…in Tehran. The current (7/21/06) issue of Science has an article on science in Iran. From which:
A glance at the evolution exhibit at Tehran’s museum of natural history reveals the tension below the surface. Wave after wave of schoolgirls in matching headscarves file past a row of glass cases containing meticulously arranged fossils. A label next to a trilobite, for example, says that the specimen, discovered in the nearby Alborz mountains, came from the Devonian, a period 400 million years ago when those sediments were submerged in a shallow sea. Along the opposite wall, a diorama chronicles the evolution of life on earth. Painted scenes of ancient life look as if they’ve been copied directly from the latest biology textbooks. But the exhibit takes a sharp detour from science in the final display case where evolution is summed up. In an open tome representing the Koran, phrases in calligraphy proclaim that ‘God willed an atmosphere created from gases’ and ‘God created man from water.’ Above that is a poster–published by the Creation Evidence Museum in Glen Rose, Texas–describing how Earth was created in a few days by an omnipotent being.
If this exhibit leaves you wondering what the curator actually believes, then that is probably by design. Under today’s Iranian theocracy, ‘you are forbidden to deny the existence of god,’ explains Eghbal Taheri, a pharmacologist at the Tehran University of Medical Sciences. ‘You can do your science,’ she says, ‘but in the end you must choose your words carefully.’ For example, ‘you cannot say that the amazing cells in the eye are nothing more than a product of evolution over millions of years.’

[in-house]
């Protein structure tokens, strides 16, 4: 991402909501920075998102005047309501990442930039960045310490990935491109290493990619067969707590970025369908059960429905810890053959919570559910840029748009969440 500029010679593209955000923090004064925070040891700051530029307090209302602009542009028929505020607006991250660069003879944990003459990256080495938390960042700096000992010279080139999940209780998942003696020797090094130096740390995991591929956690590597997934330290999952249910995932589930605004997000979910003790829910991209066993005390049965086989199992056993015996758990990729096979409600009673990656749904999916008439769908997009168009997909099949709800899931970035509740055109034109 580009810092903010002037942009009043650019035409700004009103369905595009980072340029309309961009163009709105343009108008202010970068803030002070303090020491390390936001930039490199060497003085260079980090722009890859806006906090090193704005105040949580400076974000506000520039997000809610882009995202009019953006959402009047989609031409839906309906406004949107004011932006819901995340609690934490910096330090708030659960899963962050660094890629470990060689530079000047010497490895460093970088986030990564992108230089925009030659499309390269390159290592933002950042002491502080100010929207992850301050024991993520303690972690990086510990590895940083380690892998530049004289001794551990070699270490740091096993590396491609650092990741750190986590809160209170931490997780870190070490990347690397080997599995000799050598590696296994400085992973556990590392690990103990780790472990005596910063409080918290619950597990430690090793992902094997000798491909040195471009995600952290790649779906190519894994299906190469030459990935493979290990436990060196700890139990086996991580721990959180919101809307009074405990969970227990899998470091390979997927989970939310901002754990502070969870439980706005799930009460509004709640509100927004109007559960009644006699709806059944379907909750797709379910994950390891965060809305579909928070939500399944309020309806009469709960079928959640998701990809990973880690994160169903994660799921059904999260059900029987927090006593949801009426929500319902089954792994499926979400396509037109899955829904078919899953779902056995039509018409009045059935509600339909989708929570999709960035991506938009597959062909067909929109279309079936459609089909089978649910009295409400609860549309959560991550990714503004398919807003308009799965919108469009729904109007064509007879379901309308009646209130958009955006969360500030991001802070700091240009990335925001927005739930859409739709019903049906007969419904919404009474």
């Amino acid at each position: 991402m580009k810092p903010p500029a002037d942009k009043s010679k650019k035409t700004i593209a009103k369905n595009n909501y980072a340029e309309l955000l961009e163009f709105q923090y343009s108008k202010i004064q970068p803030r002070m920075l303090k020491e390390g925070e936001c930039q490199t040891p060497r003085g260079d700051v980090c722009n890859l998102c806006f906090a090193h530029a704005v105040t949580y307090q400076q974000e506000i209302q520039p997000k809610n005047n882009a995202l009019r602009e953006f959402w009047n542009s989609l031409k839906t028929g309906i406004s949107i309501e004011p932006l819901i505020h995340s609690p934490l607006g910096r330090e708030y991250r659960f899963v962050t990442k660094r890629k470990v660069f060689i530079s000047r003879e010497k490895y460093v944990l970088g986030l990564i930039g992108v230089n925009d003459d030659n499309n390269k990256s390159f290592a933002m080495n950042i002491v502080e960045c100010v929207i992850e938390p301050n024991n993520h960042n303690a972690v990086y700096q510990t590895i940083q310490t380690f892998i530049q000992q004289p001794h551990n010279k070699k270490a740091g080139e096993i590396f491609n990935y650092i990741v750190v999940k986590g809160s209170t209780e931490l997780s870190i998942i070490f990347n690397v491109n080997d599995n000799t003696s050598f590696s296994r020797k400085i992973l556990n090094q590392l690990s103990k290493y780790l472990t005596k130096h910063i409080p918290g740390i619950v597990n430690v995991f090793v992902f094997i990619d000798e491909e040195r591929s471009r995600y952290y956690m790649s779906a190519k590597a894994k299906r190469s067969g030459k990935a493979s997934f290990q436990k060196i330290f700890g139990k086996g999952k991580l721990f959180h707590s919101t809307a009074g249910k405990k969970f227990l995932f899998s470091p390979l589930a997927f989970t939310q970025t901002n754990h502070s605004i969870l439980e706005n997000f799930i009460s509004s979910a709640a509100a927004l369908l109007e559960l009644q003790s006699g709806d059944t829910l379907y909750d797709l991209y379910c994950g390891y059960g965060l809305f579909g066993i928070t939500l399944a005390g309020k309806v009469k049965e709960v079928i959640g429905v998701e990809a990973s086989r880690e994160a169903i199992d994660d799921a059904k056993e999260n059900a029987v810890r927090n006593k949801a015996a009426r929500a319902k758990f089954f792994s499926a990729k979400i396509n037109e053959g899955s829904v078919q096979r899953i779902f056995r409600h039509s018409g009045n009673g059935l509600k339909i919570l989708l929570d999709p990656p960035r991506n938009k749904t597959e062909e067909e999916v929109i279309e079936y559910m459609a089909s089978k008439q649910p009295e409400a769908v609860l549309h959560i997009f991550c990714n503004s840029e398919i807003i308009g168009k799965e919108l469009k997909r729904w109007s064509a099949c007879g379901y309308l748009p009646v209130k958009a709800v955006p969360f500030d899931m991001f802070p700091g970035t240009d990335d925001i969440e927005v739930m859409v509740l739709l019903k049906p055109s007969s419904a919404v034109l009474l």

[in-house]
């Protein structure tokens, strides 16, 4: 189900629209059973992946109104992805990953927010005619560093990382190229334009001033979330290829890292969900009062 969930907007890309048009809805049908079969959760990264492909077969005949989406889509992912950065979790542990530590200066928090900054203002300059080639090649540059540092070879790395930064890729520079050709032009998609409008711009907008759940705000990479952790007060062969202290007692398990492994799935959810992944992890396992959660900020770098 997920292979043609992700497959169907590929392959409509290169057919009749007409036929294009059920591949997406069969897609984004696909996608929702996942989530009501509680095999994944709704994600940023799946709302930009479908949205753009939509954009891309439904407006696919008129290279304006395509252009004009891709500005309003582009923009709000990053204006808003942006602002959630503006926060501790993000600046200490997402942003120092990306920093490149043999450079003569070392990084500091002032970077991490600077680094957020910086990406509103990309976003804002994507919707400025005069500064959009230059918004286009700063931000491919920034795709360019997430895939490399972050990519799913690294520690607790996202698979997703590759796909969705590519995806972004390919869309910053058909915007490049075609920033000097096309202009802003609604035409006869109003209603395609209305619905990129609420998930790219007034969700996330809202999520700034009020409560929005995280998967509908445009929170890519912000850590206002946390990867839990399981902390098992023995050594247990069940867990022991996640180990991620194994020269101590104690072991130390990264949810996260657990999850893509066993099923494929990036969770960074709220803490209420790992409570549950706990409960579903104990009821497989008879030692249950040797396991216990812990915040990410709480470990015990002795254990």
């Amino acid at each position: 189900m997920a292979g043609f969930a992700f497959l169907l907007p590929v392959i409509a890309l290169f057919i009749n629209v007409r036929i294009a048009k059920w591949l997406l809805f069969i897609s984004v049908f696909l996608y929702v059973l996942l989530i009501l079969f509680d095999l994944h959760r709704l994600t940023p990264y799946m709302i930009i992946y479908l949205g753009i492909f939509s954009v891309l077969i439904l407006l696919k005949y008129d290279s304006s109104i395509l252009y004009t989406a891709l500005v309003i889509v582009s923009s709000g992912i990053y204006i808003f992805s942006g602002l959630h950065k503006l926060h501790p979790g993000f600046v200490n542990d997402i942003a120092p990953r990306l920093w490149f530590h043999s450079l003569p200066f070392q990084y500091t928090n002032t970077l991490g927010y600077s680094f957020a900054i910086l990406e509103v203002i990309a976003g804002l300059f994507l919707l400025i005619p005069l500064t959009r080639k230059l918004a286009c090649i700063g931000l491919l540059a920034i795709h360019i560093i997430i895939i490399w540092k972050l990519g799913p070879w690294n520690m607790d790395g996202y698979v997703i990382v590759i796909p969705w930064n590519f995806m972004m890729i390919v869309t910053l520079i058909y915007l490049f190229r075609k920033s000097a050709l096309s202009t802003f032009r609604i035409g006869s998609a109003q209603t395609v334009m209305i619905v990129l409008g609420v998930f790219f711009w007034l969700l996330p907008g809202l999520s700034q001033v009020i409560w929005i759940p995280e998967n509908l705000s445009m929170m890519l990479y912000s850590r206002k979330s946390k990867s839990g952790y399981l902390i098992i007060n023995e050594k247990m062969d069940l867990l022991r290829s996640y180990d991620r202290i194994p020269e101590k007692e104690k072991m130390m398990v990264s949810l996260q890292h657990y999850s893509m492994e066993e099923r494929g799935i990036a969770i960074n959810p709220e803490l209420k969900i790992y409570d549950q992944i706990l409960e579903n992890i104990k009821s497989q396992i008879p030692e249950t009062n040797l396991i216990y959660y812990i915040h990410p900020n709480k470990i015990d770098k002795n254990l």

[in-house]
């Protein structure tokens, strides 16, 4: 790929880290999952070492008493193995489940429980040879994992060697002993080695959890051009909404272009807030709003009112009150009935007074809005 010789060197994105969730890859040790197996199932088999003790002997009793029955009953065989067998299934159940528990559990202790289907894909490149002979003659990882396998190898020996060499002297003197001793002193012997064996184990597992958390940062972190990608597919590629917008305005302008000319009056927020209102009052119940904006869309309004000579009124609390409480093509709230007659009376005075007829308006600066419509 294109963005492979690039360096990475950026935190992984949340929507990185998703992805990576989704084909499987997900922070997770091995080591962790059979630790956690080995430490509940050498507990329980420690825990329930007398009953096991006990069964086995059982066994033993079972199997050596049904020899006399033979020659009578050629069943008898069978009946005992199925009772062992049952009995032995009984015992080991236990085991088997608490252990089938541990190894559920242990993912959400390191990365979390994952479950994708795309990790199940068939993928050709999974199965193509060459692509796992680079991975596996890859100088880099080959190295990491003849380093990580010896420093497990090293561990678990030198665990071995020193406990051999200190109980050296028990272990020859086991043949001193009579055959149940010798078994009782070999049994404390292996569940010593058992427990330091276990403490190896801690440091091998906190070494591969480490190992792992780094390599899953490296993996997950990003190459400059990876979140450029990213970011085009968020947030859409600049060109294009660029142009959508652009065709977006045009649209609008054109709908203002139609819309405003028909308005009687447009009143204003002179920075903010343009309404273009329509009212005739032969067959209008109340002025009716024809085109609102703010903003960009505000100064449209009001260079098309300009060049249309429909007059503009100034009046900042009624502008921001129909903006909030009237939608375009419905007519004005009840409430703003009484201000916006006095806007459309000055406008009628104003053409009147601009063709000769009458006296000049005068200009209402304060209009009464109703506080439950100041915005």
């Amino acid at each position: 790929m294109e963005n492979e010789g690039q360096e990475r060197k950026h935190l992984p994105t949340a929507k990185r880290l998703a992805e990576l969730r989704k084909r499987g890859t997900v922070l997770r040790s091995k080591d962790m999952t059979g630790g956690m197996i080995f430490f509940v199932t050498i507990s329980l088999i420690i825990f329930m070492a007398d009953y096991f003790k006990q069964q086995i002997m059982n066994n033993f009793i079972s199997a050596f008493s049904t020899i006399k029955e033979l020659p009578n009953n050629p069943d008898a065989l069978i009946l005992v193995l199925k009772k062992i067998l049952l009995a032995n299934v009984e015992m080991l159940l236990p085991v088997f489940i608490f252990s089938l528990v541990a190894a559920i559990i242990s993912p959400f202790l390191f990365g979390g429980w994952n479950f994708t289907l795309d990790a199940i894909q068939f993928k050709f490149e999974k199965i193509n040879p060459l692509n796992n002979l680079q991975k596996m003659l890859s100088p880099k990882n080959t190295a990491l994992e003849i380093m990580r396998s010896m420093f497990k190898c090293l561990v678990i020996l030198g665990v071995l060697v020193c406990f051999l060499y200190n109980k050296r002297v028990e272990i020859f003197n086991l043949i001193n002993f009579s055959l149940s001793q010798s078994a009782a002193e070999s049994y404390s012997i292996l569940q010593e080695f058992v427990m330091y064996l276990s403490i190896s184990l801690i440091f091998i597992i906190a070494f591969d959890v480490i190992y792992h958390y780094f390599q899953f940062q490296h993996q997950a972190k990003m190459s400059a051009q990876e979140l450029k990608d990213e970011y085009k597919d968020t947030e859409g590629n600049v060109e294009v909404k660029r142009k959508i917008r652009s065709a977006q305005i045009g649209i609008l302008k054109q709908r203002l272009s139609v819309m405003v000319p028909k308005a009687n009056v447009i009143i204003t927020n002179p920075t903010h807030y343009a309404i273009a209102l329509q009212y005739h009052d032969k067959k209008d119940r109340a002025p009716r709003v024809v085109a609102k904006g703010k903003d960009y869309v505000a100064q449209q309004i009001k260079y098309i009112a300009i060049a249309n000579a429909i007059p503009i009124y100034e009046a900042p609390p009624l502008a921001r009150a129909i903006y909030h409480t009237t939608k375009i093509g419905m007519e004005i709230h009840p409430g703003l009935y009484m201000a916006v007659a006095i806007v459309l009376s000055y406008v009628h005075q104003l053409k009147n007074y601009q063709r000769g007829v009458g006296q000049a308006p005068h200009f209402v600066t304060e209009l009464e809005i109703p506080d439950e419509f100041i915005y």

The article goes on to note that in addition to evolutionary biology, other dangerous (i.e. to the researcher) areas of science are psychology and neuroscience. Most dangerous of all is sociology, “where the benefits of theocracy are questioned at a researcher’s peril.” A recent example is Sorbonne-trained sociologist Ramin Jahanbegloo, arrested at Tehran airport on his way to a conference in Belgium. One of the Iranian newspapers–state-controlled, of course–described Mr. Jahanbegloo as: “an element of the United States who is part of the plot to overthrow the regime under the guise of intellectual work by peaceful means.” There are several websites discussing Dr. Jahanbegloo’s plight–this one, for example.